Figure 4 gives an overview of the training phase in the transfer learning. The grayscale images are passed to the DCNN to issue predictions. The network does the prediction using the probability. The error in the prediction is calculated using the loss function.

Fig. 4: Transfer Learning

Iv Experimental Results

Effectiveness of the proposed method is implemented in Keras with Tensorflow as backend, an open source software platform from Google. In the following section, we detail about the data used parameters tuned,and present the results and analysis.

Iv-a Dataset

We use CMU CERT insider threat dataset v4.2[30] to simulate the proposed method. CMU CERT data is a benchmark data for insider threat detection with a set of event logs generated from the computer network of a simulated organization. We used the five event files: logon/logoff activity, http data, email communications, file operations, and usage of external storage device. 1000 users generate 3320452 events (log lines) during a period of 501 days. Table I gives the overview of the data.

Total instances 330452
Malicious 1364
Non-Malicious 329088

TABLE I: Dataset Details

Iv-B Random Sampling of Training Data

In the CMU dataset, the number of malicious instances are very less when compared to that of the non-malicious ones. This shows that the data is highly imbalanced in terms of the class distribution. Imbalanced data typically refers to the data used by the classification tasks where the classes are not distributed equally. For instance, in a binary classification with 100 samples in which 80 samples are labeled as Class 1, and rest of the 20 samples are labeled as Class-2. In this example of an imbalanced dataset, the ratio of Class 1 to Class 2 samples is 4:1.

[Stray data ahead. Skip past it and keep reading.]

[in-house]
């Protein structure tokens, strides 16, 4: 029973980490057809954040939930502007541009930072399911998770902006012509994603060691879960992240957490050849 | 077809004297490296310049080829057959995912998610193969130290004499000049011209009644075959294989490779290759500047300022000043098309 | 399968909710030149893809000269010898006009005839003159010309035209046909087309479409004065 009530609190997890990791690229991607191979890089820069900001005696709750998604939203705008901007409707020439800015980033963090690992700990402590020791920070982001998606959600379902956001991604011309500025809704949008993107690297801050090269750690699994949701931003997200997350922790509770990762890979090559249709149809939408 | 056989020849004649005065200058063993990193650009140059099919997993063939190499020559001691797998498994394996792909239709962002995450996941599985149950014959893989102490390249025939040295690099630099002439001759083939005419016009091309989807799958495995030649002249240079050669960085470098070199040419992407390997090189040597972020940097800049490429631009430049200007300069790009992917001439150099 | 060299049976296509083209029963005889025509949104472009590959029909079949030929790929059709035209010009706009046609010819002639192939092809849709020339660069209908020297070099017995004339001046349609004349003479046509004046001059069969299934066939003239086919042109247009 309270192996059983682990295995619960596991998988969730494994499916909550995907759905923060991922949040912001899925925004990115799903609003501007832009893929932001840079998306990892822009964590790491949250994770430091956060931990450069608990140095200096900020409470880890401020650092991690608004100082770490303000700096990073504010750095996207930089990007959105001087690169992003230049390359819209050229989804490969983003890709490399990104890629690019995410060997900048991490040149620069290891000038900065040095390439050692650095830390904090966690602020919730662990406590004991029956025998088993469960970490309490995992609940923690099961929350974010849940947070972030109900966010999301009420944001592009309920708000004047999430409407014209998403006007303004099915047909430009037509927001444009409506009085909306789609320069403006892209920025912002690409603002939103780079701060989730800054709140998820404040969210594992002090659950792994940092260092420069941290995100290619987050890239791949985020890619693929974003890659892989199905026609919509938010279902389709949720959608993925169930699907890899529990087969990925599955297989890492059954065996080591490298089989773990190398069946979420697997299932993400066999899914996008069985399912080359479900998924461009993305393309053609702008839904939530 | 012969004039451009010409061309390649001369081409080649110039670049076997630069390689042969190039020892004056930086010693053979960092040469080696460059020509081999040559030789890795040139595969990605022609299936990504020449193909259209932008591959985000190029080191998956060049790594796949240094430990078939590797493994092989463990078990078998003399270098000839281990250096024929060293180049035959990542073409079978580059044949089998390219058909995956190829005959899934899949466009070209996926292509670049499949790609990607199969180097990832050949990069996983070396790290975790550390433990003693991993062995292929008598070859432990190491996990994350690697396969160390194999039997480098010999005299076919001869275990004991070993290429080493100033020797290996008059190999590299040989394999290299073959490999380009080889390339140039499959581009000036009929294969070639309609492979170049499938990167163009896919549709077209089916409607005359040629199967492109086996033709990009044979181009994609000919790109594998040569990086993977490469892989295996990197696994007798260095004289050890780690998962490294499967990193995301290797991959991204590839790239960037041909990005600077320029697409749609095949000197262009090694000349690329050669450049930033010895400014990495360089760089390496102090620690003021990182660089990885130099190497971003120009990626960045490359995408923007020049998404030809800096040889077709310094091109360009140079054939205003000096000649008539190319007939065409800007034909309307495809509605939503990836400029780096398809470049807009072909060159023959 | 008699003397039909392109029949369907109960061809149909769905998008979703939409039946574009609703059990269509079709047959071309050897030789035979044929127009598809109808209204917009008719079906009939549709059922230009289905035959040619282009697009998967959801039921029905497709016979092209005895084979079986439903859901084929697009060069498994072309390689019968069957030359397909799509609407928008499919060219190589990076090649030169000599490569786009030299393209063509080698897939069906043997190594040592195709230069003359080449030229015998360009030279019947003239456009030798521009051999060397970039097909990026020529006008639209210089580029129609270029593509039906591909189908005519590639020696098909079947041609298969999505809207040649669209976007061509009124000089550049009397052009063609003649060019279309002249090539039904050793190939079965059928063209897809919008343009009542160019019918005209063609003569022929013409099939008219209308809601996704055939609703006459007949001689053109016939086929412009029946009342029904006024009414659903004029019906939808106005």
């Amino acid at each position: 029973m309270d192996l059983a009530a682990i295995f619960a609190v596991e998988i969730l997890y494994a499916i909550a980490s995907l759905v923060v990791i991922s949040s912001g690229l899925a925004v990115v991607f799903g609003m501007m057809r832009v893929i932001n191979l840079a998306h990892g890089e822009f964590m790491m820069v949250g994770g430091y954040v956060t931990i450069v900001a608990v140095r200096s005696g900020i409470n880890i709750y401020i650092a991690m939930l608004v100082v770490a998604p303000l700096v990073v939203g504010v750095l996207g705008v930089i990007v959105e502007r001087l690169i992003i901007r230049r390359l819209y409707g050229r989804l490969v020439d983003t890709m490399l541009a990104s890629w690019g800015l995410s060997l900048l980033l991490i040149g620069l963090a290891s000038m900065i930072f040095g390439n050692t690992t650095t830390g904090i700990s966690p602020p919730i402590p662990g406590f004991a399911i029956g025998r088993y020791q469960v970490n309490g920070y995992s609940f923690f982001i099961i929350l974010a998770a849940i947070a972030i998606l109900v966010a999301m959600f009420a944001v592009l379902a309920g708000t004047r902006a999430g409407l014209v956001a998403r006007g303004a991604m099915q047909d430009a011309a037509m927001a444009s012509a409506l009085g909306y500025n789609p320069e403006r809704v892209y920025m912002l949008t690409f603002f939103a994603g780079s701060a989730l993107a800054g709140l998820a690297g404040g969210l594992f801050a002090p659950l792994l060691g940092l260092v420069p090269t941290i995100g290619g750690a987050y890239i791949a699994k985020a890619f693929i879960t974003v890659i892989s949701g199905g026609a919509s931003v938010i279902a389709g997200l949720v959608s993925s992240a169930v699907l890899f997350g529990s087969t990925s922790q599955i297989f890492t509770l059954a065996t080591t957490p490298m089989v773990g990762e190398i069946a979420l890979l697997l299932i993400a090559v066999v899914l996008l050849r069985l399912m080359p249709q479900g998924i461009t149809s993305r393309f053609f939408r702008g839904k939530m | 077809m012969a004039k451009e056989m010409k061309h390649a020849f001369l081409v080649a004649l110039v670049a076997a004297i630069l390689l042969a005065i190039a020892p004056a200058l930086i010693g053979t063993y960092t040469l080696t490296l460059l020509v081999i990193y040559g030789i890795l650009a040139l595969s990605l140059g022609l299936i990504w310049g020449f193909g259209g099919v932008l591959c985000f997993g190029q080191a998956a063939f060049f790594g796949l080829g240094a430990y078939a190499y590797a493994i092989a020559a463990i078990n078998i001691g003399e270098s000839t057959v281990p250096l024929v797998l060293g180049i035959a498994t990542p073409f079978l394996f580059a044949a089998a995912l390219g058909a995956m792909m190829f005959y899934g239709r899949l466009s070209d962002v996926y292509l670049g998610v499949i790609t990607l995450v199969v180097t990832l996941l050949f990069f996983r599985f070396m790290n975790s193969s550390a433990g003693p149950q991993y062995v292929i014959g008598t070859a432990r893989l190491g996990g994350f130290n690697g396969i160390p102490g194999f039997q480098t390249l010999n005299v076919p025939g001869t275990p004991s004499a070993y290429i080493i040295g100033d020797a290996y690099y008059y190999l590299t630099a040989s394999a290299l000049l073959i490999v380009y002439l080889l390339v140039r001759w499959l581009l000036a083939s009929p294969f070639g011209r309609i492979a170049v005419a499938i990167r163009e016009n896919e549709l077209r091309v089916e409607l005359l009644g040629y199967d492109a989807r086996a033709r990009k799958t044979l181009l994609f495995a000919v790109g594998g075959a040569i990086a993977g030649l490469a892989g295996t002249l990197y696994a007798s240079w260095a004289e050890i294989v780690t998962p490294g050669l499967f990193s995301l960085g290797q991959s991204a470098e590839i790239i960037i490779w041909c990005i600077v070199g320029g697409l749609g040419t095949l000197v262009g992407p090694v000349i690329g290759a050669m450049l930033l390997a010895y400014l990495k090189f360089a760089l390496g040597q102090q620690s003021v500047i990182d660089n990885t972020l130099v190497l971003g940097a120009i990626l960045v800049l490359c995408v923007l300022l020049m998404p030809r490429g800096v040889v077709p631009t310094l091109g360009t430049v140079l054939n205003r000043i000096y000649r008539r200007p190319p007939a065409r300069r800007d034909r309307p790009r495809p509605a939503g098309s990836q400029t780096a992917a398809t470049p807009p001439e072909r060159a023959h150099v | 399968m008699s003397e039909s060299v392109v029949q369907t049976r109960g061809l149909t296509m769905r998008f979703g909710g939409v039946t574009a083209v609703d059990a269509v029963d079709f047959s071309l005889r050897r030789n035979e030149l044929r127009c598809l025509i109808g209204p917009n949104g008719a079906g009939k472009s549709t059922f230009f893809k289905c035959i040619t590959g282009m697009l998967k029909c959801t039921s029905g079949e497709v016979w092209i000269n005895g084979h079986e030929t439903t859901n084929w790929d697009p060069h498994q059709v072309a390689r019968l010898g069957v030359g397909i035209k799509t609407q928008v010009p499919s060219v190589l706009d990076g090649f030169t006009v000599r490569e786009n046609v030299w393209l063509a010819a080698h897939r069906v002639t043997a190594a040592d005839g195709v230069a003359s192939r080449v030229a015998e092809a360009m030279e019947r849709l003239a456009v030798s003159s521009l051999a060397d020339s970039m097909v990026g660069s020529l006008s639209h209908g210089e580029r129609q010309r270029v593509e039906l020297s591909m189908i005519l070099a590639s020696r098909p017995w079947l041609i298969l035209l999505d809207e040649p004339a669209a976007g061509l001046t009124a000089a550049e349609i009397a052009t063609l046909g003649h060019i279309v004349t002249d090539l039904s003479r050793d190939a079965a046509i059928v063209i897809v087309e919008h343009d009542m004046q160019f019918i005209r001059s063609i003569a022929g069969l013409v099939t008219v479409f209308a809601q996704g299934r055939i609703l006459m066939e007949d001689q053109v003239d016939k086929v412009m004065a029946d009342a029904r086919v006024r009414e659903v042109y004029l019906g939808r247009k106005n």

Imbalanced datasets can be dealt with various strategies like adapting the classification algorithms or balancing classes in the training data before providing the data as input to the learning algorithm. The sampling technique is applied to either add more samples to the minority class referred to as oversampling or remove the samples from the majority class referred to as undersampling. The main idea is to achieve a better balance in the data sample for all the classes.